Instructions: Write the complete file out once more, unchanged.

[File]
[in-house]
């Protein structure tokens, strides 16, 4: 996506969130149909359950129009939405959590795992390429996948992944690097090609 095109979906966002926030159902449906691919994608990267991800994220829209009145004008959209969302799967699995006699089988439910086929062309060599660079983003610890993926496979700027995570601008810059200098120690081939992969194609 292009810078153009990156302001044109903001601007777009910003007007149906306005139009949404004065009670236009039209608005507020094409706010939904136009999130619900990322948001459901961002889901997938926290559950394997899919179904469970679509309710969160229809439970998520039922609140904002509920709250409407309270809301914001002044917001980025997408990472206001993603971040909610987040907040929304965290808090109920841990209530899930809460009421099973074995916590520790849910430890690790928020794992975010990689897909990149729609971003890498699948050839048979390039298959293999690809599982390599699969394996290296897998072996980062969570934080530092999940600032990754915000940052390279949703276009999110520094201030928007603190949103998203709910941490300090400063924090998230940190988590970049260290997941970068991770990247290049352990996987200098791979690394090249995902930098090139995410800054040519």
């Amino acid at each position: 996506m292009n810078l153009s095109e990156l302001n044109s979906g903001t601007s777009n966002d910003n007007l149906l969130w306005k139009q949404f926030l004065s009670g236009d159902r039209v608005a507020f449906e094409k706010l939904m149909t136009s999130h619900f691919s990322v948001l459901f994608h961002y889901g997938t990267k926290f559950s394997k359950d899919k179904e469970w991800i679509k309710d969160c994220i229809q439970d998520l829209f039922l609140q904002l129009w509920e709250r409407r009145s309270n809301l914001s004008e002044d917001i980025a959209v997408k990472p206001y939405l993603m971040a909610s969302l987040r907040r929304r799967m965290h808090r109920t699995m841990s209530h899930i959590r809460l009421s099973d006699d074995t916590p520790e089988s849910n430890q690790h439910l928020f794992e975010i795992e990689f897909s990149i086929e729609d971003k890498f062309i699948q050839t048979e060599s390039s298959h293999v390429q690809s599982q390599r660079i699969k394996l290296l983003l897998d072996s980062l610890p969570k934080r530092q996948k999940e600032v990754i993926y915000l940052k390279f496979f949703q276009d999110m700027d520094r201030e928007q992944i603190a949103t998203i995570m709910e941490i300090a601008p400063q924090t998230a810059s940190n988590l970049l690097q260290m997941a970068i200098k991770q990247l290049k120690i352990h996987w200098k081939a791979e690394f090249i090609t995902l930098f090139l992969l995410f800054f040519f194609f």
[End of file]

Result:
[in-house]
């Protein structure tokens, strides 16, 4: 996506969130149909359950129009939405959590795992390429996948992944690097090609 095109979906966002926030159902449906691919994608990267991800994220829209009145004008959209969302799967699995006699089988439910086929062309060599660079983003610890993926496979700027995570601008810059200098120690081939992969194609 292009810078153009990156302001044109903001601007777009910003007007149906306005139009949404004065009670236009039209608005507020094409706010939904136009999130619900990322948001459901961002889901997938926290559950394997899919179904469970679509309710969160229809439970998520039922609140904002509920709250409407309270809301914001002044917001980025997408990472206001993603971040909610987040907040929304965290808090109920841990209530899930809460009421099973074995916590520790849910430890690790928020794992975010990689897909990149729609971003890498699948050839048979390039298959293999690809599982390599699969394996290296897998072996980062969570934080530092999940600032990754915000940052390279949703276009999110520094201030928007603190949103998203709910941490300090400063924090998230940190988590970049260290997941970068991770990247290049352990996987200098791979690394090249995902930098090139995410800054040519």
């Amino acid at each position: 996506m292009n810078l153009s095109e990156l302001n044109s979906g903001t601007s777009n966002d910003n007007l149906l969130w306005k139009q949404f926030l004065s009670g236009d159902r039209v608005a507020f449906e094409k706010l939904m149909t136009s999130h619900f691919s990322v948001l459901f994608h961002y889901g997938t990267k926290f559950s394997k359950d899919k179904e469970w991800i679509k309710d969160c994220i229809q439970d998520l829209f039922l609140q904002l129009w509920e709250r409407r009145s309270n809301l914001s004008e002044d917001i980025a959209v997408k990472p206001y939405l993603m971040a909610s969302l987040r907040r929304r799967m965290h808090r109920t699995m841990s209530h899930i959590r809460l009421s099973d006699d074995t916590p520790e089988s849910n430890q690790h439910l928020f794992e975010i795992e990689f897909s990149i086929e729609d971003k890498f062309i699948q050839t048979e060599s390039s298959h293999v390429q690809s599982q390599r660079i699969k394996l290296l983003l897998d072996s980062l610890p969570k934080r530092q996948k999940e600032v990754i993926y915000l940052k390279f496979f949703q276009d999110m700027d520094r201030e928007q992944i603190a949103t998203i995570m709910e941490i300090a601008p400063q924090t998230a810059s940190n988590l970049l690097q260290m997941a970068i200098k991770q990247l290049k120690i352990h996987w200098k081939a791979e690394f090249i090609t995902l930098f090139l992969l995410f800054f040519f194609f």